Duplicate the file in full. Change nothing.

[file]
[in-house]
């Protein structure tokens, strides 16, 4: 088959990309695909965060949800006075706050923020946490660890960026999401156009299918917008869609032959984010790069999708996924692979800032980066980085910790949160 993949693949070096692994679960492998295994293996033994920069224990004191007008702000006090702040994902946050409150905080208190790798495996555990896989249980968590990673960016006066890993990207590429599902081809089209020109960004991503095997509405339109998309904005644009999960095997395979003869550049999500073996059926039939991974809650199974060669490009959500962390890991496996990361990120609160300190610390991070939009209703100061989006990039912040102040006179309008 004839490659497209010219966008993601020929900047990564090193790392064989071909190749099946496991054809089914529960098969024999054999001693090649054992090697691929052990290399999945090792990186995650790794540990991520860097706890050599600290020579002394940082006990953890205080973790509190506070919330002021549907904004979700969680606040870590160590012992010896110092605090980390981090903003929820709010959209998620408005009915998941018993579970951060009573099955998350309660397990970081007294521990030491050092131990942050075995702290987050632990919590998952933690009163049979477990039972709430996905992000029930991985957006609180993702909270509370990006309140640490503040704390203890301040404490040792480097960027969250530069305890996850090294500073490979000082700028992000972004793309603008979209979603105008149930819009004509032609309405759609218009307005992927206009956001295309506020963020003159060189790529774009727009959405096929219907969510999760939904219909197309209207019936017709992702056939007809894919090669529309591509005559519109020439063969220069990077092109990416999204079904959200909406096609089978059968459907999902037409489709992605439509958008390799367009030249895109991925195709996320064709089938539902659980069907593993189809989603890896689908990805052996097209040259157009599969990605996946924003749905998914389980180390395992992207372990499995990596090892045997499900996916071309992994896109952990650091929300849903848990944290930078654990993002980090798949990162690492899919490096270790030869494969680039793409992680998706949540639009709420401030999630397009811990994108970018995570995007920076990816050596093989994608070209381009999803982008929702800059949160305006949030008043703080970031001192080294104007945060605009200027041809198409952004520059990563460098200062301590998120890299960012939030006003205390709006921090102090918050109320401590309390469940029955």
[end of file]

[in-house]
């Protein structure tokens, strides 16, 4: 088959990309695909965060949800006075706050923020946490660890960026999401156009299918917008869609032959984010790069999708996924692979800032980066980085910790949160 993949693949070096692994679960492998295994293996033994920069224990004191007008702000006090702040994902946050409150905080208190790798495996555990896989249980968590990673960016006066890993990207590429599902081809089209020109960004991503095997509405339109998309904005644009999960095997395979003869550049999500073996059926039939991974809650199974060669490009959500962390890991496996990361990120609160300190610390991070939009209703100061989006990039912040102040006179309008 004839490659497209010219966008993601020929900047990564090193790392064989071909190749099946496991054809089914529960098969024999054999001693090649054992090697691929052990290399999945090792990186995650790794540990991520860097706890050599600290020579002394940082006990953890205080973790509190506070919330002021549907904004979700969680606040870590160590012992010896110092605090980390981090903003929820709010959209998620408005009915998941018993579970951060009573099955998350309660397990970081007294521990030491050092131990942050075995702290987050632990919590998952933690009163049979477990039972709430996905992000029930991985957006609180993702909270509370990006309140640490503040704390203890301040404490040792480097960027969250530069305890996850090294500073490979000082700028992000972004793309603008979209979603105008149930819009004509032609309405759609218009307005992927206009956001295309506020963020003159060189790529774009727009959405096929219907969510999760939904219909197309209207019936017709992702056939007809894919090669529309591509005559519109020439063969220069990077092109990416999204079904959200909406096609089978059968459907999902037409489709992605439509958008390799367009030249895109991925195709996320064709089938539902659980069907593993189809989603890896689908990805052996097209040259157009599969990605996946924003749905998914389980180390395992992207372990499995990596090892045997499900996916071309992994896109952990650091929300849903848990944290930078654990993002980090798949990162690492899919490096270790030869494969680039793409992680998706949540639009709420401030999630397009811990994108970018995570995007920076990816050596093989994608070209381009999803982008929702800059949160305006949030008043703080970031001192080294104007945060605009200027041809198409952004520059990563460098200062301590998120890299960012939030006003205390709006921090102090918050109320401590309390469940029955």